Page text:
“Balance. It’s like a unicorn; we’ve heard about it, everyone talks about it, and makes airbrushed T-shirts celebrating it, it seems super rad, but we haven’t actually seen one. I’m beginning to think it isn’t a thing… we cannot do it all, have it all, or master it all… I’m not doing it all. Who could? I can’t. You can’t. I decided what tricks belonged on my beam and dropped the rest or figured out a way to delegate.” (p.4-5)
She went on to describe what’s “on and off” her beam during this current season of her life.
This chapter was so so helpful to me. She so clearly articulated this idea I’d been thinking about for a while – the idea of choosing a few things to do well instead of juggling all the things and always feeling like you’re failing.
So, when I found that old picture of Emma’s cake, it reminded me…
Fancy toddler birthday parties and cakes: off my beam.
Celebrations of my children because I love them and we want to celebrate their lives: on the beam.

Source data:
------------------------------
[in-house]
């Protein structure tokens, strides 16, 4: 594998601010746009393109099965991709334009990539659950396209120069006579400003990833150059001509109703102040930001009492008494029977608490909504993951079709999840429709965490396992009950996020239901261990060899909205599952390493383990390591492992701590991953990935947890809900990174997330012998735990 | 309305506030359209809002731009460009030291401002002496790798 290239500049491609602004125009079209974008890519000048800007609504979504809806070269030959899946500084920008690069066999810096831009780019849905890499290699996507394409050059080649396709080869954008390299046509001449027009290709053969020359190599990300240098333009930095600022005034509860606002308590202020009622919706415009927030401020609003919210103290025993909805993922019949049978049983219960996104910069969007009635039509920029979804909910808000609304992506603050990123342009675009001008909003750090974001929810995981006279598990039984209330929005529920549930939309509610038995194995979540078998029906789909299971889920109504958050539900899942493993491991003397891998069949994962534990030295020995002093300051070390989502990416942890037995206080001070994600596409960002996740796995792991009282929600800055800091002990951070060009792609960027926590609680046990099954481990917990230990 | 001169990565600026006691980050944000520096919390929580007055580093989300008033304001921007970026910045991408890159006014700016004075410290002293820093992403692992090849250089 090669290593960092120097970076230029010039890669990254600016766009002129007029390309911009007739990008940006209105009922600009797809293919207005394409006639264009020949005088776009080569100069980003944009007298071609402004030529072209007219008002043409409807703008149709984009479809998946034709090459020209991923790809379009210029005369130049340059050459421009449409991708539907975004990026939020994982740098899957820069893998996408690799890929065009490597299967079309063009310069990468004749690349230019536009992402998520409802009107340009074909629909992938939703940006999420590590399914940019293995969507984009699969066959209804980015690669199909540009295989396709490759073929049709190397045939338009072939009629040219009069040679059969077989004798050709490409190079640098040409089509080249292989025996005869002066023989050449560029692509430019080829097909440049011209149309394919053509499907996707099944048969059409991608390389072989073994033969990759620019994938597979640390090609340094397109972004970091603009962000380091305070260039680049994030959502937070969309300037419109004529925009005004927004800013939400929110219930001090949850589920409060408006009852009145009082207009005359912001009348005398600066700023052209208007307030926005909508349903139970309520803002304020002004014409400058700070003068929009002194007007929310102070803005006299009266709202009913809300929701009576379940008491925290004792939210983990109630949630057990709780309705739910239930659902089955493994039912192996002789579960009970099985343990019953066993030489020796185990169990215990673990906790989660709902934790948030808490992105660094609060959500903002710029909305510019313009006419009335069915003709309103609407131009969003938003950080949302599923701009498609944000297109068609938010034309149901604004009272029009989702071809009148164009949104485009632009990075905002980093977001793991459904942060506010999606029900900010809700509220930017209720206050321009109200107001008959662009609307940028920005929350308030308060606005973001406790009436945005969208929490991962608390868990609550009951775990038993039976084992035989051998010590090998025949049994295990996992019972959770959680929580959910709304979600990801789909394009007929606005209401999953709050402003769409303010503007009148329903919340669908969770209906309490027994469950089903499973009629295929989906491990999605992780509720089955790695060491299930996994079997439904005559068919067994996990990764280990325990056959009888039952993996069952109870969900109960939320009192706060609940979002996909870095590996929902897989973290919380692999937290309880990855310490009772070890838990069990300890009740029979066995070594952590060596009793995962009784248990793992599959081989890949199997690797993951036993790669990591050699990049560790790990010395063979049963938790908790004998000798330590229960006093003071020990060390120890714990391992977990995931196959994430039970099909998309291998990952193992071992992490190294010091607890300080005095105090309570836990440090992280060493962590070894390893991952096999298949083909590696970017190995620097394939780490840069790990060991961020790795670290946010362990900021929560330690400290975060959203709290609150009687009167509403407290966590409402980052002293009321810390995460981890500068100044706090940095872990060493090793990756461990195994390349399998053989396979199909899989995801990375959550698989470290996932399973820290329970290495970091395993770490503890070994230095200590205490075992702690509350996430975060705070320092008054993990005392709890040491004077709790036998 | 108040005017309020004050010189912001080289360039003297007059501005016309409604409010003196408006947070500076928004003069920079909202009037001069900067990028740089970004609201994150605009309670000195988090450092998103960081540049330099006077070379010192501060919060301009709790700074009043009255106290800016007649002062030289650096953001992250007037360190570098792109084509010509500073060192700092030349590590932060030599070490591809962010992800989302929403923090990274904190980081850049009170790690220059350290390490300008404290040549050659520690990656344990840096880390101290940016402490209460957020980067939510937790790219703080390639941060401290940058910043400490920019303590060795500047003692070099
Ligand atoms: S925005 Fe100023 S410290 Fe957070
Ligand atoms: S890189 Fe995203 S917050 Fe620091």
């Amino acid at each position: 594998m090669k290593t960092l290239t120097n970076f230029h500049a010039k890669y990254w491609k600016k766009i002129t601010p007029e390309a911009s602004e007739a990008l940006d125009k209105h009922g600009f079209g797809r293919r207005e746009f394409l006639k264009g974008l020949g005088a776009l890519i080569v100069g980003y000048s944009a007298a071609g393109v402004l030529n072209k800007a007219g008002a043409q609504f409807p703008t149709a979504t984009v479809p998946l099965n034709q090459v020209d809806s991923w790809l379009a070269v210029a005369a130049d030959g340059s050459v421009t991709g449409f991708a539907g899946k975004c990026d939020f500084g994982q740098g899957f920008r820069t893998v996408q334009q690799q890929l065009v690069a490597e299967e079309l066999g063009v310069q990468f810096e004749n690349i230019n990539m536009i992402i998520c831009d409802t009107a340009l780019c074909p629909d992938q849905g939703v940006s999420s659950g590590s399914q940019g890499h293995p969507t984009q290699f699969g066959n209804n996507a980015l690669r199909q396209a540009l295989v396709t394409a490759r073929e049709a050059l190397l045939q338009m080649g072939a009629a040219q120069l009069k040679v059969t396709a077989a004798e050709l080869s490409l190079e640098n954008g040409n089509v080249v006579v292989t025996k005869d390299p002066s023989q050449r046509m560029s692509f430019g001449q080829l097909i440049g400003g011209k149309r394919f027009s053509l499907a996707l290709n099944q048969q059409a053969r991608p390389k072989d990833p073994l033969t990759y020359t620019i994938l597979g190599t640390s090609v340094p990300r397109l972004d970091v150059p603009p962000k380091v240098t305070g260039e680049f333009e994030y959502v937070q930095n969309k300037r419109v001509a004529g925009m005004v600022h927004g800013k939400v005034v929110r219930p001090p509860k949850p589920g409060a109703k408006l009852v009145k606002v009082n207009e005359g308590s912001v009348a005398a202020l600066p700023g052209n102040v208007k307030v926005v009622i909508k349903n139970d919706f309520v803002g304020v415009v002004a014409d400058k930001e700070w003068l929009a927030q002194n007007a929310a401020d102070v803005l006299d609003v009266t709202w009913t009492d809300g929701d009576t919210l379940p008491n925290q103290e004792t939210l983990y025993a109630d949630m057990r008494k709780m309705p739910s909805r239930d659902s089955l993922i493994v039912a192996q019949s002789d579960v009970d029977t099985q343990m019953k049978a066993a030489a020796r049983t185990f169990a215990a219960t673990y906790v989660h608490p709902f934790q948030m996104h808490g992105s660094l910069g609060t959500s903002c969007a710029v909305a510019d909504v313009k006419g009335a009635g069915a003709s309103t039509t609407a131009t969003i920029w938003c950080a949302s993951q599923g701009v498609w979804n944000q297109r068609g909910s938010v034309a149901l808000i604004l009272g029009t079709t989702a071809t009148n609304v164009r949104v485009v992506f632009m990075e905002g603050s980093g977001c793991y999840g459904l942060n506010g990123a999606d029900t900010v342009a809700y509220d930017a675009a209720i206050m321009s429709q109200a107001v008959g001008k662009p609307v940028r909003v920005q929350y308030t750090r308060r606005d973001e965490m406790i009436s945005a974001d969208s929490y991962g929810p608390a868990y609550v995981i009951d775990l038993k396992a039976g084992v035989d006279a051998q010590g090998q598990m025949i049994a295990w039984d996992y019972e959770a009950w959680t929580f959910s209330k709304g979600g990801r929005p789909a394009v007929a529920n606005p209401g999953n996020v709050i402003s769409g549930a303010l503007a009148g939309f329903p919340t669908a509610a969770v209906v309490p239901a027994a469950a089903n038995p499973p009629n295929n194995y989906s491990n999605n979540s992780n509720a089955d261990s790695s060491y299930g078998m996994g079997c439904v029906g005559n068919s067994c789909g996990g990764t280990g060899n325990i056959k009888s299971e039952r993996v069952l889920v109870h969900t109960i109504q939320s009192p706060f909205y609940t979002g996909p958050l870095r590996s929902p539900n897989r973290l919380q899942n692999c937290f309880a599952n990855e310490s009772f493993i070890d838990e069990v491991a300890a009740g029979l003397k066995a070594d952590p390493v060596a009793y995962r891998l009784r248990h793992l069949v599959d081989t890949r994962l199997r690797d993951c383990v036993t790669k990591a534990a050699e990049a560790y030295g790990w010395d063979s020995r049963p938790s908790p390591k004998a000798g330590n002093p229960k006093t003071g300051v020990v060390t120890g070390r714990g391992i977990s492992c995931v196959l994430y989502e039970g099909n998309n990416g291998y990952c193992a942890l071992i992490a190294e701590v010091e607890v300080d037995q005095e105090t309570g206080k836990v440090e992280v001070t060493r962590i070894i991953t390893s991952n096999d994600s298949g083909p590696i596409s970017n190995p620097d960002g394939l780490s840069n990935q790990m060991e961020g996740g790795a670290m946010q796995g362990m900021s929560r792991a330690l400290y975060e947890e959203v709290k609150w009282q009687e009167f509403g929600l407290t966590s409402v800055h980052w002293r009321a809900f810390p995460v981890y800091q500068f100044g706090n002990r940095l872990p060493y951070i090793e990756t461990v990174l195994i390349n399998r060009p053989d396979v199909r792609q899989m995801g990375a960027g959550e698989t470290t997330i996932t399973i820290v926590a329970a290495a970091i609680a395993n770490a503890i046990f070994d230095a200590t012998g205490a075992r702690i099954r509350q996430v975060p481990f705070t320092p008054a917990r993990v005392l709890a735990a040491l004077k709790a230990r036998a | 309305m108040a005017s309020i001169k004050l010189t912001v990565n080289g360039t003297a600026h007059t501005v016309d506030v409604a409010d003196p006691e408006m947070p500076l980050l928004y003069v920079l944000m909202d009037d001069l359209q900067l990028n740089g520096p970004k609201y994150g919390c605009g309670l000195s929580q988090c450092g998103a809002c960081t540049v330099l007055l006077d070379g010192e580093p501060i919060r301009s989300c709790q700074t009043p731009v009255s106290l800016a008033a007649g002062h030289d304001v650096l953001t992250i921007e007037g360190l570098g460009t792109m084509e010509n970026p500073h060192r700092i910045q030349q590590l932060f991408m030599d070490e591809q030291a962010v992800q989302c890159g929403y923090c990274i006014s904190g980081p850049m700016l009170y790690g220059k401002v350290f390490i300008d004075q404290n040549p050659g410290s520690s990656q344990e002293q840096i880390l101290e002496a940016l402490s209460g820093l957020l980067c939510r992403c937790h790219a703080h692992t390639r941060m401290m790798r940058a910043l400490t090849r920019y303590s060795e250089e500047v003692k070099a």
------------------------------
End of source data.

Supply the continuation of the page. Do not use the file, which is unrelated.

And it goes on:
[Mediocre winter birthday party idea: I was considering having a few of Addie’s toddler friends over when she turns 3. Her birthday falls in between Christmas and New Years… but the girl loves a party. I think the theme will be snow. We’ll let the kids run around in the snow while the grownups sleep inside, because who wants to go to a party between Christmas and New Years? No One.]
Time away with my husband: on the beam
Investing in a few close friendships: on the beam
Writing every day: on the beam
Teaching piano: off the beam
Sparkly clean house: off the beam